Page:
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Quad Cities Station Hosts One of More Than 500 “Big Tables”

 

On April 20 and 21, around 5,000 Quad Citizens joined more than 500 discussions of ways to advance their communities for the Quad Cities Big Table. Quad Cities Station joined in with its own Big Table, which included 14 employees, Illinois state Sen. Neil Anderson and Valley Construction CEO Greg Hass. The discussion ranged from Illinois vs. Iowa demographics, to jobs, to the region's talent pipeline. And in the end, everyone present agreed that each and every one of us can play a part in bridging the gaps that exist in the region. Here are a few highlights from the Quad Cities Station Big Table discussion.

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  • We need skilled people in the Quad Cities to fill jobs that currently go vacant, such as in the construction trades. We need new methods of attracting and retaining skilled talent to the area. The Q2030 Regional Action plan has put forth a good roadmap, but we're not there yet as a region.
  • The Quad Cities' greatest strength is its regionalism. The Quad Cities is one of the hubs of the Midwest. "We also have the hardest working people in the country here," Neil Anderson said.
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  • There are great opportunities coming in the form of the new I-74 bridge and passenger rail. How will these opportunities be capitalized on by the cities, particularly Moline since both will be in that city on the Illinois side?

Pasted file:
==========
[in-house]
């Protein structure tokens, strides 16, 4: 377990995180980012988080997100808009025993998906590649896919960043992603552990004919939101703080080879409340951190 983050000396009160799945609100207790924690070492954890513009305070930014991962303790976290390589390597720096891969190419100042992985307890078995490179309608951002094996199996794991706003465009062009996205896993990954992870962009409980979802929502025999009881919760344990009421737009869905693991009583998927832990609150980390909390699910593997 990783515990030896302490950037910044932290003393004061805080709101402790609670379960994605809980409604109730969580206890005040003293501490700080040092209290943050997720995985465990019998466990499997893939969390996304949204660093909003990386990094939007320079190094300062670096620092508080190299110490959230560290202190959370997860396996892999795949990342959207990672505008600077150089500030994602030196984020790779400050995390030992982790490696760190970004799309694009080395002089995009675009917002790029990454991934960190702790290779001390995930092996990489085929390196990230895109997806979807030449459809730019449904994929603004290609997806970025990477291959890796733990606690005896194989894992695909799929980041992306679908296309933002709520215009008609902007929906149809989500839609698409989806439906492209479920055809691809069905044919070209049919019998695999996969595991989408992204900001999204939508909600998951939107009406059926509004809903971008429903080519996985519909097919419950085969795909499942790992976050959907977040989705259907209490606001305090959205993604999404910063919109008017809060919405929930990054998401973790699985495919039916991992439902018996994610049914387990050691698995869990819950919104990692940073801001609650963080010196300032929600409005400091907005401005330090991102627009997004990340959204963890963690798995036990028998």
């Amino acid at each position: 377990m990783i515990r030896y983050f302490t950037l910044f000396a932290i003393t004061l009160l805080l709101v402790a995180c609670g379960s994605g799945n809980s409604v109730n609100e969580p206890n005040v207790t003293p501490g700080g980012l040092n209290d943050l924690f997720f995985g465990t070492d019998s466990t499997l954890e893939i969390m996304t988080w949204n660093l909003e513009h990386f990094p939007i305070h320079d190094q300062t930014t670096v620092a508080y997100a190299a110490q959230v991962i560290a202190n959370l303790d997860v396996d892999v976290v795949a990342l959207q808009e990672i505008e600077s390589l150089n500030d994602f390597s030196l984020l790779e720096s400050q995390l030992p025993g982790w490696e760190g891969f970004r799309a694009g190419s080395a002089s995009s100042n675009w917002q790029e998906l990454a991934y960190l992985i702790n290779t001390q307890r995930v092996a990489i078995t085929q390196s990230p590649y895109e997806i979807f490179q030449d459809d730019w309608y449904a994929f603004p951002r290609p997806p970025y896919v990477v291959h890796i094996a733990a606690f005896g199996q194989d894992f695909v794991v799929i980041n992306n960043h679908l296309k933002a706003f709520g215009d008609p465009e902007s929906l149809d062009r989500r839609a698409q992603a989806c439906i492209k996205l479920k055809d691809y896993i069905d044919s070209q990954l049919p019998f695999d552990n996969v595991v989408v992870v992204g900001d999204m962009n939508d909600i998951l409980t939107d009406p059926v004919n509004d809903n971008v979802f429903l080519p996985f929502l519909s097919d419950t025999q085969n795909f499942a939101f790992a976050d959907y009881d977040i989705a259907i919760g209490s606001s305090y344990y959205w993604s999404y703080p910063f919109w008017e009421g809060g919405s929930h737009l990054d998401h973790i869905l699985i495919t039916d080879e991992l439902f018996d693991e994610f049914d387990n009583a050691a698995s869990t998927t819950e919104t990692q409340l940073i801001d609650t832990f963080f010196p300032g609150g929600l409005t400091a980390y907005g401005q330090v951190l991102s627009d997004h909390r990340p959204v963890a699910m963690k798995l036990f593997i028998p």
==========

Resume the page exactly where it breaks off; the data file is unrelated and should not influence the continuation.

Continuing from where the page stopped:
• Community pride is an issue in the Quad Cities. Most people who live here and come here for job opportunities do enjoy living here, however, collectively don't celebrate the Quad Cities. How do we lift up the communities suffering the most? The city of Rock Island was used as an example. It has a rich history, but people don't want to move there. People think it's a bad place to live. It was also discussed why the Iowa Quad Cities seem to be growing far more than the Illinois Quad Cities.
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  • Job opportunities bring a lot of young professionals to the Quad Cities. What can we do now to improve our communities? How do we get the word out that this is a great place to live, work and play?
  • Young professionals desire quality of life amenities. Many leave the Quad Cities because it lacks a lot of amenities that other major cities offer. Can we turn this around and how?
  • How do we greater cultivate our homegrown/local talent? Let's find ways to uplift and propel this group as well. It seems that much of the focus is on those who transplant here and not so much on those who are already here, possibly even born and raised here.
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    Learn more about the local initiative at www.quadcitiesbigtable.com.

 

 

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